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"For because the focus-group-driven Cameroons are aware of the disapproval of core conservative voters, they are tacking to both right and left simultaneously - saying, for example, that they will take stern measures to reduce the financial deficit and safeguard all social programs - and so are coming across as incoherent and unprincipled. They have thus fallen into the greatest of contemporary political elephant traps. For what voters today prize above all is authenticity - the perception that a politician is utterly true to himself, and that what you see is what you get."
Some BNP candidates in this election may lack the polish and slick marketing techniques of LibLabCon, but for me that is a bonus. What you do get are sincerely held convictions expressed with honesty and integrity. That authenticity makes the BNP leagues ahead of the other main parties.
This research showed that although three quarters of the sheep on Hirta had dark coats and larger bodies, it was the other quarter of the population – with lighter coats and smaller bodies – that had genetic traits that improved their ability to reproduce. So not only were generations of sheep getting lighter coats, they were also passing on the genes that governed a smaller body size.
What this demonstrates again is that in both science and journalism, it is much more fashionable to provide accounts which include some theory of the consequences of global warming. We should also “Follow the Money”. Scientists need to research and publish in order to survive in academia. To research, they need research grants. And the people controlling the research grants look extremely favourably on any application that involves anything to do with climate change. It's a form of politically-correct group-think that's driven from the whole climate change industry. The group-think surrounding global warming is a self-sustaining bubble of illusion that one day will burst. Before they pick some other imminent “disaster”, to instill fear while they fleece us.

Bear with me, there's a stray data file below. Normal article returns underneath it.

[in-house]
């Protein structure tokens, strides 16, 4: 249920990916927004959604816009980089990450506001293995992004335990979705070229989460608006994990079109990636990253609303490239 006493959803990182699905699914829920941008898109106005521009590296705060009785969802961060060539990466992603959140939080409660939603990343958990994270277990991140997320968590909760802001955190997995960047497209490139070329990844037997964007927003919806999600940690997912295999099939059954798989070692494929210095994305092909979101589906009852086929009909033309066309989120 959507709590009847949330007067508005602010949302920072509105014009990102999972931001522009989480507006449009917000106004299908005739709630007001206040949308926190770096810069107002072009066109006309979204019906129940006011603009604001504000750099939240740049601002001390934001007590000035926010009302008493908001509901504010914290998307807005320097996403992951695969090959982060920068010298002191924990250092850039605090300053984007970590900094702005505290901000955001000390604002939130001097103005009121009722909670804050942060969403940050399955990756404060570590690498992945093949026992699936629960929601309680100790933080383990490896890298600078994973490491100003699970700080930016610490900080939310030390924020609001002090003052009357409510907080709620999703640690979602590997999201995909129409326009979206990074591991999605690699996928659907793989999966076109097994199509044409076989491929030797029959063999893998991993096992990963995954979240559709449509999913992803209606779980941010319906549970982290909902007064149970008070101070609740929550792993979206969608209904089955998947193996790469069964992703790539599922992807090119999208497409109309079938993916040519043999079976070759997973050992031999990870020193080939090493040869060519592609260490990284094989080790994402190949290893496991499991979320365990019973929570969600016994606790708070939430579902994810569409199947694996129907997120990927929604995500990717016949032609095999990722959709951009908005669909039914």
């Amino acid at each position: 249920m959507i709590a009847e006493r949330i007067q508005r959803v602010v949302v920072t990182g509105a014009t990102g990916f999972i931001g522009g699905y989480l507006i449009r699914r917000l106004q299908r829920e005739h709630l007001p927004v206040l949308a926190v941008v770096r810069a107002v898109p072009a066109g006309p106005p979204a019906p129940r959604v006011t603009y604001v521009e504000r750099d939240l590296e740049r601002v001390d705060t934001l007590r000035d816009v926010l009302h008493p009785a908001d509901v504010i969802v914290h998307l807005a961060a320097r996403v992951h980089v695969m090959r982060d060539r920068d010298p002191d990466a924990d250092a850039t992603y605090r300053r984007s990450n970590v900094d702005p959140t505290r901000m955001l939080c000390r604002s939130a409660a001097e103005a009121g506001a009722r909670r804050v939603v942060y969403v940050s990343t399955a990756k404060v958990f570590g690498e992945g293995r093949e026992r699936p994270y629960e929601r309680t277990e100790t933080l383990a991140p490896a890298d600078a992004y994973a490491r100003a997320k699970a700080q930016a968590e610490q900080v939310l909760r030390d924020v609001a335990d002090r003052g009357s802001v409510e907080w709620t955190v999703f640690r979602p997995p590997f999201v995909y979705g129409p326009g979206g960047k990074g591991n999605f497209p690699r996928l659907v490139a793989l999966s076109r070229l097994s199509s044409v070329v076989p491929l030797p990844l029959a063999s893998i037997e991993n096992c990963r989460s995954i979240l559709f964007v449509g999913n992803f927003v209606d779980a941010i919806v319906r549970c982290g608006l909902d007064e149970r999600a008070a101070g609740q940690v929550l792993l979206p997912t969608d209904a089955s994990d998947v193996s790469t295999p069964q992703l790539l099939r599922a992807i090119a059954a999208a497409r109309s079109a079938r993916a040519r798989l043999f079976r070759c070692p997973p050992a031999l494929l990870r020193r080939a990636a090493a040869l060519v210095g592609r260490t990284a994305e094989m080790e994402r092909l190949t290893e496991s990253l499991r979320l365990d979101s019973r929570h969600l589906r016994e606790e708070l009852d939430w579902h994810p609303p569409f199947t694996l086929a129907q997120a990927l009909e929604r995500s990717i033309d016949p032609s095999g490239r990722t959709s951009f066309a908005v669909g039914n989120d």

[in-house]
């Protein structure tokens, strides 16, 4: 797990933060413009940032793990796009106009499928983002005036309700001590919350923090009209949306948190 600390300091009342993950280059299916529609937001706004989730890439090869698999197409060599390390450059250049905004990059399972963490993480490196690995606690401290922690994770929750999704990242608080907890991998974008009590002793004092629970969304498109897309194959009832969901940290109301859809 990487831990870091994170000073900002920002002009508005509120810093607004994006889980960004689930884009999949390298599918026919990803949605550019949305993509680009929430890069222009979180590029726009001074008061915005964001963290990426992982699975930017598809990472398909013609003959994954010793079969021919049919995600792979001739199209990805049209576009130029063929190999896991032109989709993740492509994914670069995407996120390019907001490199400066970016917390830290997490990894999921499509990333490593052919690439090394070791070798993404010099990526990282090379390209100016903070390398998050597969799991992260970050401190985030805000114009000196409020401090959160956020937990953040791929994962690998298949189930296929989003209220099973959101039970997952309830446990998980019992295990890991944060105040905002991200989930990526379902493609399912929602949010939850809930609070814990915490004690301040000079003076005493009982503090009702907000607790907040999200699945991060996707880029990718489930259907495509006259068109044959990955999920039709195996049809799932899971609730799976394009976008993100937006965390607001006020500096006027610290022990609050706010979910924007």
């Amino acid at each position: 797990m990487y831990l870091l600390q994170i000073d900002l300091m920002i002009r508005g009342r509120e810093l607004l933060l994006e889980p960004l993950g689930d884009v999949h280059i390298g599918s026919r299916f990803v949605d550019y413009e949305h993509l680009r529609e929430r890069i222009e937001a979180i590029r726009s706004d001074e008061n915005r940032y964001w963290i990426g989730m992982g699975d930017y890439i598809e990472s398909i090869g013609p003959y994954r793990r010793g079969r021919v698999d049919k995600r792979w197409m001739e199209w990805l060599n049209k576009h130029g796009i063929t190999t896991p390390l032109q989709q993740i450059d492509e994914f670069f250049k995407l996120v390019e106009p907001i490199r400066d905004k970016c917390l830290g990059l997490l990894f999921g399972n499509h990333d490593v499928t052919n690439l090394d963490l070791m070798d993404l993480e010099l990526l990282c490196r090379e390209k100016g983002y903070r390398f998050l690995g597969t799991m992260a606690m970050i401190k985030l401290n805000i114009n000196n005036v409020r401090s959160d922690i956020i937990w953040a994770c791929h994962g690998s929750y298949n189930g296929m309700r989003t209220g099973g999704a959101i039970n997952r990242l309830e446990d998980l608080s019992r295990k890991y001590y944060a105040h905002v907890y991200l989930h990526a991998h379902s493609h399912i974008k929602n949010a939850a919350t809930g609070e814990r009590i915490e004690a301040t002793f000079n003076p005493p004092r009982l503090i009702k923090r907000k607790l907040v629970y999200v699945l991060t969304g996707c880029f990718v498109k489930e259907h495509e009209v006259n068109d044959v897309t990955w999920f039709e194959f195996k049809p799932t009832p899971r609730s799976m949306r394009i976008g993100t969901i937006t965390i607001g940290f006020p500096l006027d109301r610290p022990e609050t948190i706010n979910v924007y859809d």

Has April 1st come early this year?
The late Tony Hancock would have been incensed by this news. :)
We need to be ever vigilant in pursuit of each Briton's liberty in relation to the power of the state. You can't force people to be free, just allow them the possibility. The current political elite seem intent on banning everything they don't like; the mistake would be for the BNP to react by banning everything they disagreed with, without considering the net effect on the freedom of thought, action and expression of the indigenous British.
Here's another by Dr Gabb on Britain's "New Totalitariansim" - complete political control of British society brought about by bureaucracy rather than brute force.
It's ironic that only yesterday, Gatwick security stopped a man for wearing a T-shirt which said "Freedom or Die".
As Tony Hancock said: "What about Magna Carta - did she die in vain?" :)
The assumption that professional teachers can't understand this distinction, thereby requiring bans and more state control, has been part of an underlying process of infantilisation of state and council employees.